Kerry Washington is glad that Hollywood is making an effort to become more diverse, but she feels that people within the industry need to take meaningful action!
As People reports, Washington was a recent guest on the Hollywood The Sequel podcast, where she talked about the industry in relation to the Black Lives Matter Movement.
Washington says industry is "still centering certain kinds of people"
Washington said that while she's hopeful for what the future of the film and television industry will look like following the deaths of George Floyd, Breonna Taylor, and Ahmaud Arbery, she feels that a significant amount of work needs to be done first.
"We look at ourselves to get better and do better," Washington commented while talking about We See You, White American Theater, a newly created organization calling out racism in the arts. "When we say we're committed to diversity — it's diverse from what? We're still centering whiteness as the most important thing and inviting diversity around that."
Washington then went on to explain another way that she feels the language surrounding diversity needs to change. "Or when we talk about inclusivity, there's still an in and an out," she said. "So, we're still centering certain kinds of people and maybe in tiny fractions allowing other people to the table."
"There's just so much of it that needs to reexamined. The simple answer is ... I hope a lot of good [comes out of it] and that we can see each other, and have courage to make room for each other."
Washington says Black Lives Matter "is not a moment of revelation"
Washington then addressed the impact of the Black Lives Matter movement specifically. As People mentions, Washington shared during the interview how she feels "not much has changed for black people in the last couple of weeks."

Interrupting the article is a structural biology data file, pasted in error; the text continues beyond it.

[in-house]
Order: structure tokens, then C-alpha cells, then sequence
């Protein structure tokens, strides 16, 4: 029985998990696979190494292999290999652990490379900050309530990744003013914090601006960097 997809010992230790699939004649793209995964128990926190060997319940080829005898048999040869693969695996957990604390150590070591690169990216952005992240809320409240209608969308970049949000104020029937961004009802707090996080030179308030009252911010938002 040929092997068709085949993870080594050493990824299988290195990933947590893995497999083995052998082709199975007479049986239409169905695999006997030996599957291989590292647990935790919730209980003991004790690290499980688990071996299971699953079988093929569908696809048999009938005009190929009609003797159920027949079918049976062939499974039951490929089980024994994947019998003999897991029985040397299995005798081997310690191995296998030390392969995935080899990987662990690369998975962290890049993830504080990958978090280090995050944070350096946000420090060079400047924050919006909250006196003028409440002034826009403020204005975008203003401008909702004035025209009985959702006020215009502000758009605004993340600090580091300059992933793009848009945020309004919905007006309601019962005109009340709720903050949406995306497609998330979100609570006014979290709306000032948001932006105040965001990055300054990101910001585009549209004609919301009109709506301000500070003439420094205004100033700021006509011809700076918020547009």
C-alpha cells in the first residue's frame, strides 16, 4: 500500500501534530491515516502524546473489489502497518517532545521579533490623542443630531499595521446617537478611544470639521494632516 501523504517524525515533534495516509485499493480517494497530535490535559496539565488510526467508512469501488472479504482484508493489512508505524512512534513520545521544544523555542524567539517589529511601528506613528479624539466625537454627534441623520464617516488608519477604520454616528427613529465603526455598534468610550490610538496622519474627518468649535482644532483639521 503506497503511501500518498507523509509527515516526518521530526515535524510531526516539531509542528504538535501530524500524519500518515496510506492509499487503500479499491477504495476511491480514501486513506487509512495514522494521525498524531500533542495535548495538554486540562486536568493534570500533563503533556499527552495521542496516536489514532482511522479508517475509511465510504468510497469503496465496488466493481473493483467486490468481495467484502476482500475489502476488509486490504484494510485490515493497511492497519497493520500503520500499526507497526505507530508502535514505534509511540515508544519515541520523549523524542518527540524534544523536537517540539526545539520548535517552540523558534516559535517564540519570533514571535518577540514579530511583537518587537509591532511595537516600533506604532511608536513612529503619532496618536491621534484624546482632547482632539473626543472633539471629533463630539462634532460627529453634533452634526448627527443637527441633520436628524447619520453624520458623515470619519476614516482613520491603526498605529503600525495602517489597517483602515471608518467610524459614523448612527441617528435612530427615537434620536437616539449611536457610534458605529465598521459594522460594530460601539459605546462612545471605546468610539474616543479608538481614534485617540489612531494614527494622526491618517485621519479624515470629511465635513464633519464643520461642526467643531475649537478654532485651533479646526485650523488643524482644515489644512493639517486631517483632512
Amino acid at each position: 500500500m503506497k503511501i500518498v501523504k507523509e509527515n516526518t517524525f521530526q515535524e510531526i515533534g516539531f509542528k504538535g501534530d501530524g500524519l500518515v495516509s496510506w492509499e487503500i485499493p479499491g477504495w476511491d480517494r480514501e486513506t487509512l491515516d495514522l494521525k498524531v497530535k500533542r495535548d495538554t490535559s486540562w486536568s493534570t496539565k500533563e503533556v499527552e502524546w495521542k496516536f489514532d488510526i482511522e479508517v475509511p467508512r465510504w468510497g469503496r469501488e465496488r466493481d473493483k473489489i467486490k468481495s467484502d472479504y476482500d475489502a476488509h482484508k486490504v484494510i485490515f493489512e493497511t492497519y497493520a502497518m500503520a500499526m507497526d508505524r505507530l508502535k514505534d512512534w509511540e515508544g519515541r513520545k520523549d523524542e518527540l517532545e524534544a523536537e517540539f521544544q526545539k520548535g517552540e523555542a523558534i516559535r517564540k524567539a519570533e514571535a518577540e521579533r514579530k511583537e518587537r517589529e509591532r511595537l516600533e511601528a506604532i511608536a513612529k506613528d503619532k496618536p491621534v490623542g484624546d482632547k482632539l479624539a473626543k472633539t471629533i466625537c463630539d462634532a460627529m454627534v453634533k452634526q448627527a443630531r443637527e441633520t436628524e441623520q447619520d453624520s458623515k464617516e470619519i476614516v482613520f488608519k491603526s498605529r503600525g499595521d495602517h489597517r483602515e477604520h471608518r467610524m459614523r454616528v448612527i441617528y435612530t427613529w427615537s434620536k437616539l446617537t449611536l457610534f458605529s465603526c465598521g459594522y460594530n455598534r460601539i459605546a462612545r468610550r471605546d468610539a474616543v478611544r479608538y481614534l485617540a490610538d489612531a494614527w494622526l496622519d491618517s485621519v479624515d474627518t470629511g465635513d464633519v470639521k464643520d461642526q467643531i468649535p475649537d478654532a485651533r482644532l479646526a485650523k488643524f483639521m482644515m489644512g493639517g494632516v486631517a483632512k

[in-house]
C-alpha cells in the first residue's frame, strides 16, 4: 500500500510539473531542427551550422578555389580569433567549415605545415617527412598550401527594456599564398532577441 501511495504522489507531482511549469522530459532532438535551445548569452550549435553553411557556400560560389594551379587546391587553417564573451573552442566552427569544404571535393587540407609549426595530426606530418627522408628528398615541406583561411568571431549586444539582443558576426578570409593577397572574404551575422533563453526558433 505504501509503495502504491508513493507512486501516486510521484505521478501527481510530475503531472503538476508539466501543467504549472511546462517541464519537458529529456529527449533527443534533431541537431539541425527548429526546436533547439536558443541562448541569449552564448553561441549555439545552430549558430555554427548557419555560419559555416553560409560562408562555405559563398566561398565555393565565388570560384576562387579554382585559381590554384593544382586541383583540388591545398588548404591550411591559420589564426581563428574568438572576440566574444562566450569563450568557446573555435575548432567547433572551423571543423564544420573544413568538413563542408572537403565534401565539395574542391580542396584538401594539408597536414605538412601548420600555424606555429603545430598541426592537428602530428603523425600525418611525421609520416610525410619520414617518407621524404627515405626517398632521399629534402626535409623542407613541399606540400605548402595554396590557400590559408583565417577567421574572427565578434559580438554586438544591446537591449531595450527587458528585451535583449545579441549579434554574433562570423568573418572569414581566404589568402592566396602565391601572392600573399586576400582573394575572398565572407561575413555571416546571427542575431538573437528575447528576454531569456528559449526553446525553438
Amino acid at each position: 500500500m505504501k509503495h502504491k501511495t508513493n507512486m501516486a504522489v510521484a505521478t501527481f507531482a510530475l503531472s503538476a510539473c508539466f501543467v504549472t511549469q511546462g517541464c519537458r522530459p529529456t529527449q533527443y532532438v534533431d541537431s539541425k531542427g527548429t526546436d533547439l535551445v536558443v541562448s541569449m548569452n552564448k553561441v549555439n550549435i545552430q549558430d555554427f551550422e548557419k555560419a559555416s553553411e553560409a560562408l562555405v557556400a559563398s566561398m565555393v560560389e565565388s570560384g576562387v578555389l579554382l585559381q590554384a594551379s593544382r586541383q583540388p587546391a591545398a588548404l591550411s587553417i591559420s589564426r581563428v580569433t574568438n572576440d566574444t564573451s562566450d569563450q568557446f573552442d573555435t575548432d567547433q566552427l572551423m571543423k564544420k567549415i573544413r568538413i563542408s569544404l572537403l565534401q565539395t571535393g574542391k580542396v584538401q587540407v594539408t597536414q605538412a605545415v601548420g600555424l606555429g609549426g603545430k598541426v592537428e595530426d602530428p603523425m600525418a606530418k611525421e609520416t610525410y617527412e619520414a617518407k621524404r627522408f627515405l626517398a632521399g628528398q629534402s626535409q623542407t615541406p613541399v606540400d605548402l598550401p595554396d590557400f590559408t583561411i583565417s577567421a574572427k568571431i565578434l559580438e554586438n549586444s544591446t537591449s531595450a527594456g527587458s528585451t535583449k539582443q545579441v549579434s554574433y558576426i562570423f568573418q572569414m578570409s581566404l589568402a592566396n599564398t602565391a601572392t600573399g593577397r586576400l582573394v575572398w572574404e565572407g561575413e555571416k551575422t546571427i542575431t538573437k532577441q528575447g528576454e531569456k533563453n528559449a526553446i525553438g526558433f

"There's a different response to it," Washington said. "The sentiments of the moment that feel revelatory — I don't feel like those feelings belong to me. This is not a moment of revelation, but I'm watching the revelation around me for people, and I'm grateful that the world is showing up for black lives in a different way."
"But this is what has been the reality — this level of danger and anger and fear. Maybe trauma and lack of safety — this has been the reality of Black Americans since there were Black Americans."
However, Washington also said it seems like there has been a shift. "It feels for me like something is different. We have to be willing to look at ourselves, regardless of what industry we're in."
Washington feels that Hollywood needs "a more radical acceptance"
Washington further expanded upon her thoughts on what she thinks Hollywood needs to do in order to become better when it comes to diversity in the future. "I think a more radical acceptance of anti-racist society, policies and culture," Washington said on the podcast.
"I think what people are realizing is that it's not enough to just not be racist — that because our institution were built in the fabric of racism, because our country was born with Black Americans being designated a fraction of a human being."
That's why Washington says people need to do the work and take a stand against racism. "It's not enough to just not be racist, we have to be actively antiracist," Washington explained, "and for that desire to come from a deep understanding that we all deserve full rights of humanity."
Washington says that racism needs to be discussed with institutions
Washington then went on to talk about the importance of discussing the issues raised by the Black Lives Matter movement in all spheres of life. "Yes, all lives matter, but accepting to be in an anti-racist society, we affirm that Black lives matter," she said on Hollywood the Sequel.
"I think people are finally understand that and our institutions need to understand that — not just interpersonal relationships," Washington explained. "It's important we're having these conversations at our dinner tables, in our class rooms and in our highest systems of government."
"Systems that are supposedly built for public safety — We have to ask ourselves who we deem the public and who we deem the enemy," she continued. I'm hoping that all of this new revelatory reflection lends itself to transformation not just of hearts and minds, but also institutional practices."